CNet reports on a Harris Interactive poll that says 8% of American adults are now using e-readers, and another 12% expect to buy one within the next six months. (8% aren’t sure and 80% are not likely to do so.)
The poll also noted that current e-reader owners are significantly more likely than average to buy a book:
Among the e-reader users polled, 17 percent said they bought between 11 and 20 e-books, while 20 percent purchased 21 or more over the past year. By contrast, 11 percent of all Americans bought between 11 and 20 books last year, while 12 percent bought more than 21.
Only 8 percent of the e-reader audience said they bought no books this past year, compared with 21 percent of people in general who acknowledged the same.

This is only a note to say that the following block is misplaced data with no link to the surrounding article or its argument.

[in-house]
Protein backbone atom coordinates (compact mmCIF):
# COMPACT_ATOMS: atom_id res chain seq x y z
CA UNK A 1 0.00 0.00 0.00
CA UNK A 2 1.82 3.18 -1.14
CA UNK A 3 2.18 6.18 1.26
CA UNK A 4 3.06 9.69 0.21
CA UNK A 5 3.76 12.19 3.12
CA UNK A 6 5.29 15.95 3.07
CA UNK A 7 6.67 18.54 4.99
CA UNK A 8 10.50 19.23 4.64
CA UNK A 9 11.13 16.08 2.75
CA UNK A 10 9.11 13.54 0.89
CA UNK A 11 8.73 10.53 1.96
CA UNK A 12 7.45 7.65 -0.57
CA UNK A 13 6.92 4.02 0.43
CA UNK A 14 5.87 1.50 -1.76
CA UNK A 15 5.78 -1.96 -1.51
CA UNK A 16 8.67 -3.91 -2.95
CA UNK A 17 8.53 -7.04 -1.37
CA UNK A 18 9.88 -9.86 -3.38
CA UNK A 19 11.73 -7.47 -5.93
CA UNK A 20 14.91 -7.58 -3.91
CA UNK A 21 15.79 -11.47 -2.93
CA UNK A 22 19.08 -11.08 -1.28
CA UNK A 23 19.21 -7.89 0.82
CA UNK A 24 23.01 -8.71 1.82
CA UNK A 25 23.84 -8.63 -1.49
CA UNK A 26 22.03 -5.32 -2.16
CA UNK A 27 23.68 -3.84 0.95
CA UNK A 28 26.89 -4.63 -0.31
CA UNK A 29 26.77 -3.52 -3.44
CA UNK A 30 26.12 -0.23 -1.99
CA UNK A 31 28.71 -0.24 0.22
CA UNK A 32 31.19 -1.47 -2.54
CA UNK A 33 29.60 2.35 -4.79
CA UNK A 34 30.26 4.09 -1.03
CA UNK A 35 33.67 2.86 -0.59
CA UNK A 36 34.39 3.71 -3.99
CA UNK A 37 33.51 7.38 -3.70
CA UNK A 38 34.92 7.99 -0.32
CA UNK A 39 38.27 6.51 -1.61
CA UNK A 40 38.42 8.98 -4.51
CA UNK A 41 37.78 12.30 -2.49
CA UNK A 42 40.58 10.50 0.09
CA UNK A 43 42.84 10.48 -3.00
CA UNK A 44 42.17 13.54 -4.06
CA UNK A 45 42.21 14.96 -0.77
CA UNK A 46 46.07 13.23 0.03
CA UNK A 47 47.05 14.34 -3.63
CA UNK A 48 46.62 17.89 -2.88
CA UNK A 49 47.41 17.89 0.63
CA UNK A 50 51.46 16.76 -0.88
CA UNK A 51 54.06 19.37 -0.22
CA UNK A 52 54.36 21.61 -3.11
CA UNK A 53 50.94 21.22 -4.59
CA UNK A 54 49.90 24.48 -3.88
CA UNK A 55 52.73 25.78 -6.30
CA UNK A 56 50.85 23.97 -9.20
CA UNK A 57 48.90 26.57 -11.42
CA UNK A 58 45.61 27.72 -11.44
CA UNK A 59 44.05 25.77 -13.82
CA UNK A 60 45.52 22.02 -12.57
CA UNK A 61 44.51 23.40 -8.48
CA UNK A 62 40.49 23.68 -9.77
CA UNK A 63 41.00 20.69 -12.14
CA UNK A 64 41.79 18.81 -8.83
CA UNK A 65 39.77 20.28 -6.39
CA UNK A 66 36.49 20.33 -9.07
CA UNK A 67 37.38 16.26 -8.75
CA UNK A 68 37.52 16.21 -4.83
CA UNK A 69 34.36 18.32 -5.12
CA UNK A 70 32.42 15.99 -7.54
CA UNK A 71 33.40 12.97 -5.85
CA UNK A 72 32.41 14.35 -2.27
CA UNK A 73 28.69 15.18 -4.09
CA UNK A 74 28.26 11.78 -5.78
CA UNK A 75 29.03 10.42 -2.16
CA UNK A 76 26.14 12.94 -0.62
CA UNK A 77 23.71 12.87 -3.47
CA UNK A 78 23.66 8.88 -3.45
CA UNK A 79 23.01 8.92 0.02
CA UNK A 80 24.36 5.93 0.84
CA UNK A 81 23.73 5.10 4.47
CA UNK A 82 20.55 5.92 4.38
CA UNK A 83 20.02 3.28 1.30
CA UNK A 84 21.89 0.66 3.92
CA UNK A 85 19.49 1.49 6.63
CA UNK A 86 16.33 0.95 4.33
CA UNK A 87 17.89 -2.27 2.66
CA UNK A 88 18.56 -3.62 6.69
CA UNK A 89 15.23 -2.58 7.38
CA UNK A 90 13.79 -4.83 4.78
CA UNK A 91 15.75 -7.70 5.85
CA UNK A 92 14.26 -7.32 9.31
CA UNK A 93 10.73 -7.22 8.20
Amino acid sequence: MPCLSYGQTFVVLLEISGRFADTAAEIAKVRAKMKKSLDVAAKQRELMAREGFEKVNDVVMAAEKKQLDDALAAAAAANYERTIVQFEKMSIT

Also, 53% of e-reader owners read more now than they did six months ago—compared to 18% of those who don’t own e-readers.
The CNet article doesn’t really follow up the implications of this survey, but it seems pretty clear to me that if publishers really want to sell more books, they’d better lose their reluctance and throw all their weight behind selling e-book readers and getting those device prices to come down. The more people own them, the more are likely to buy more books. And the more e-books publishers sell, the less print overhead they have to carry.
But on the other hand, perhaps I’m getting cause and effect reversed. It might not be that e-book readers make people want to read more, but that the people likeliest to read more are the ones who will also most want to purchase e-book readers. It’s an interesting question, and probably not one that will be be answered in the near future.